By: Kawnipi, howtoflywithoutid.blogspot.com
Another ID case is at the Supreme Court. Today they are hearing
arguments against a law in Indiana requiring ID to vote. People that
don't have ID can vote, but have to travel to the county seat to sign an
affidavit within ten days. Early indications suggest that the supreme
court will side with the state and allow the stringent ID requirement.
I have seen no discussion for this case about government imposing a
requirement to carry ID, a requirement which otherwise does not exist,
but perhaps it is becfause voting is so widely recognized as a
privilege, and not a right.
Like several other cases surrounding ID, if decided in favor of the
state, this case will contribute to the general movement towards
requiring ID for survival and participation in American life.
Currently, many regulations and customs de facto require showing ID to
the federal government to move about, either to the TSA for flight or to
Amtrak for trains, or, for example, to guards in federal buildings and
court houses, or to local police upon request. As discussed in this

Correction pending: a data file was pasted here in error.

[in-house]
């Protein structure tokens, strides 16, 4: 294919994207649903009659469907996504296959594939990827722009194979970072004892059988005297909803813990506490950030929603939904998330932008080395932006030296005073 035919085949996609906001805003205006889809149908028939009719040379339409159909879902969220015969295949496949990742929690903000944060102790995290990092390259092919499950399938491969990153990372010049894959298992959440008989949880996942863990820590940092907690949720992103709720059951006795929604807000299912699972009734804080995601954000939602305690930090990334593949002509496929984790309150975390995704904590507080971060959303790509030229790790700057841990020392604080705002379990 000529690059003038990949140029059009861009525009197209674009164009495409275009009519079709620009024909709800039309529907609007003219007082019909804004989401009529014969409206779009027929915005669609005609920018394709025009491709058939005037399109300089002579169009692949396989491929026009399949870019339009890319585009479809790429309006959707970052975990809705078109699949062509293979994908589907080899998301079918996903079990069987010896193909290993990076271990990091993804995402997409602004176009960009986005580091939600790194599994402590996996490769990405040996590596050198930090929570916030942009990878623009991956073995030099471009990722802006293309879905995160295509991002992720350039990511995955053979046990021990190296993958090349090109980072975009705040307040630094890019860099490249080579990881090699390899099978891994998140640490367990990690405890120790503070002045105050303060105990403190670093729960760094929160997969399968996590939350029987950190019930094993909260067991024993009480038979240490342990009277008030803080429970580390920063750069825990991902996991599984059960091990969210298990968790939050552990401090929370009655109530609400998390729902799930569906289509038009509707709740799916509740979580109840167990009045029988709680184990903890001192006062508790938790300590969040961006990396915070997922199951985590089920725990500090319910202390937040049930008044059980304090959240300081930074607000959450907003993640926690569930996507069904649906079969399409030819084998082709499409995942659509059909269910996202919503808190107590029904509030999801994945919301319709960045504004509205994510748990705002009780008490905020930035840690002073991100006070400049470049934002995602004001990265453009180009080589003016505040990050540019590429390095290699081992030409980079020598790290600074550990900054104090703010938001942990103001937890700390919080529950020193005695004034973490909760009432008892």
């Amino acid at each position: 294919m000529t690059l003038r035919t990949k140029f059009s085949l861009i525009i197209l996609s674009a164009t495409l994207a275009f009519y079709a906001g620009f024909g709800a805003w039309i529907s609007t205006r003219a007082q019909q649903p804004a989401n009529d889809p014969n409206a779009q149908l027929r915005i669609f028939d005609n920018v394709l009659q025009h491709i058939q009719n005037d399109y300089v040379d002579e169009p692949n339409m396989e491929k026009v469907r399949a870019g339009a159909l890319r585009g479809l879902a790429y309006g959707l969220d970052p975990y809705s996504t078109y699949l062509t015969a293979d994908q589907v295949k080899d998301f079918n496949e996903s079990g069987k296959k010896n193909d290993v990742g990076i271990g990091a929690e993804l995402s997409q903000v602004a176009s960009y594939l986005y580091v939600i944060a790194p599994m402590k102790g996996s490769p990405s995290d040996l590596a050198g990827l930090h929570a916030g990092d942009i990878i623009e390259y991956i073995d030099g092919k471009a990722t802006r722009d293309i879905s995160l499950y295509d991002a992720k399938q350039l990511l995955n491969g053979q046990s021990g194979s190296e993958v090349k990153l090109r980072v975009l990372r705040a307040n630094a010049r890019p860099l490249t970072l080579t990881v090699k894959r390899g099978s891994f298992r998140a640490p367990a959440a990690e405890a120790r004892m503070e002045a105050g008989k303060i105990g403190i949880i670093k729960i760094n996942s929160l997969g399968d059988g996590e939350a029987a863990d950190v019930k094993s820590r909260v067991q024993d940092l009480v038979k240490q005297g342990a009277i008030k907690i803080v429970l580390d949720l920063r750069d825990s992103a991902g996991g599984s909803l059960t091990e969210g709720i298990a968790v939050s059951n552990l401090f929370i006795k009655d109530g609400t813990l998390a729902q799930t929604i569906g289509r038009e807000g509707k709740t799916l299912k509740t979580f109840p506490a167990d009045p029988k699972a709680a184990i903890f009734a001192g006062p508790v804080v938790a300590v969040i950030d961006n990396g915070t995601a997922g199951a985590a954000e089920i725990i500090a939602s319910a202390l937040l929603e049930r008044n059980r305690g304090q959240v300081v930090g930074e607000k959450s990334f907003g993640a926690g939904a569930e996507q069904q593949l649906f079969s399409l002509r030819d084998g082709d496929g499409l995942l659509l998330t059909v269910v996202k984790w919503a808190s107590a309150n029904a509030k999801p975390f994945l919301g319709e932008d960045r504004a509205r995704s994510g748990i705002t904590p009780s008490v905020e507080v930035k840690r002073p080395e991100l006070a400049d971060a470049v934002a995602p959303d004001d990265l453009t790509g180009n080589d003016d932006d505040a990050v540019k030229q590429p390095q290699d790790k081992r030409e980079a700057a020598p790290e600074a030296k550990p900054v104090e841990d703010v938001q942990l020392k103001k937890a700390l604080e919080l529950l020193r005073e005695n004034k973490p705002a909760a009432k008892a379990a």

blog, most fliers can usually fly without ID if they are willing to
subject themselves to a more intensive screening. This provision of the
secret law was revealed by the Supreme Court itself; however because the
law is secret, this blog documents how it is subject to the whims of the
We want a guarantee of "life and liberty" without meddling from the
government, but the bounds of liberty are always relative in society. If
the ways of our society are moving towards requiring each person to
carry a little plastic card, no matter if the law requires it or not,
then as much as we may abhor it, to fight seems an uphill battle. In
fighting it, we lose some of our own enjoyment of life, and
inconvenience those who don't hope for the same. Is this fight worth it?
If this case goes to the state, perhaps we will all rethink how much
time, energy and inconvenience we are willing to expend to stick up for
our liberty, and for the rule of law.